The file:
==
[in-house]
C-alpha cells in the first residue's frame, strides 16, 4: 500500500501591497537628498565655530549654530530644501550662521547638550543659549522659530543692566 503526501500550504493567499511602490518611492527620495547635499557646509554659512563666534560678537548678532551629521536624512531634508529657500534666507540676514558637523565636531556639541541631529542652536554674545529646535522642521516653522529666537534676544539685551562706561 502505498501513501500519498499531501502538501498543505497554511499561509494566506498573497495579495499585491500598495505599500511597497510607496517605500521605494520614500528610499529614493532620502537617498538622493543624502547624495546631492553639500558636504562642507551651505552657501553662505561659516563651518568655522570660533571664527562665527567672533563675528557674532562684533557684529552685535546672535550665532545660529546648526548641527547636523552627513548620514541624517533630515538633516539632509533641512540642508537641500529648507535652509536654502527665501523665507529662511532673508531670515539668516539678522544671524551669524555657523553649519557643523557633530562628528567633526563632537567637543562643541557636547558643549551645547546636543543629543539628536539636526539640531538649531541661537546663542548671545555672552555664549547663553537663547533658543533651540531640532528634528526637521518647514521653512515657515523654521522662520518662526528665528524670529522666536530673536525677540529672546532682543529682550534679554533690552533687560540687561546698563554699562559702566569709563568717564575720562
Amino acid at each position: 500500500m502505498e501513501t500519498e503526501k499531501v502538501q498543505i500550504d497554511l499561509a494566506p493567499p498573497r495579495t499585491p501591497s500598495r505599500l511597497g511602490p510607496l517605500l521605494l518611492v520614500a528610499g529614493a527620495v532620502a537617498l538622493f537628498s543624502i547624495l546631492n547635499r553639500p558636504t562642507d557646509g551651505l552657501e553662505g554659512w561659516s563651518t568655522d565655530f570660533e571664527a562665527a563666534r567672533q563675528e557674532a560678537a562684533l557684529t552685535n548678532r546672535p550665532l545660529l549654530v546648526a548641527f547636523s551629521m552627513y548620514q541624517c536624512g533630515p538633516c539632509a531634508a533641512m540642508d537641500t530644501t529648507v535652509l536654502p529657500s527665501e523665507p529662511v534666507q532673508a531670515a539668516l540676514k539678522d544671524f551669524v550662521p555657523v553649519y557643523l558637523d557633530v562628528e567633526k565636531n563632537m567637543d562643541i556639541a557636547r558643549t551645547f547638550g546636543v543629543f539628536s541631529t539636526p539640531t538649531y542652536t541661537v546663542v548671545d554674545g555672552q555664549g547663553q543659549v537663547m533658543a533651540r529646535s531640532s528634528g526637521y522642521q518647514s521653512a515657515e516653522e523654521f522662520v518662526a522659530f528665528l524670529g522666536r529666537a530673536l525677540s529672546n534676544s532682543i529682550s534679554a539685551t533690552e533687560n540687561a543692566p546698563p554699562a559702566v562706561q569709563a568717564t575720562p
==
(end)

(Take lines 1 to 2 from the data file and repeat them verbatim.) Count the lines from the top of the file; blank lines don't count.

[in-house]
C-alpha cells in the first residue's frame, strides 16, 4: 500500500501591497537628498565655530549654530530644501550662521547638550543659549522659530543692566 503526501500550504493567499511602490518611492527620495547635499557646509554659512563666534560678537548678532551629521536624512531634508529657500534666507540676514558637523565636531556639541541631529542652536554674545529646535522642521516653522529666537534676544539685551562706561 502505498501513501500519498499531501502538501498543505497554511499561509494566506498573497495579495499585491500598495505599500511597497510607496517605500521605494520614500528610499529614493532620502537617498538622493543624502547624495546631492553639500558636504562642507551651505552657501553662505561659516563651518568655522570660533571664527562665527567672533563675528557674532562684533557684529552685535546672535550665532545660529546648526548641527547636523552627513548620514541624517533630515538633516539632509533641512540642508537641500529648507535652509536654502527665501523665507529662511532673508531670515539668516539678522544671524551669524555657523553649519557643523557633530562628528567633526563632537567637543562643541557636547558643549551645547546636543543629543539628536539636526539640531538649531541661537546663542548671545555672552555664549547663553537663547533658543533651540531640532528634528526637521518647514521653512515657515523654521522662520518662526528665528524670529522666536530673536525677540529672546532682543529682550534679554533690552533687560540687561546698563554699562559702566569709563568717564575720562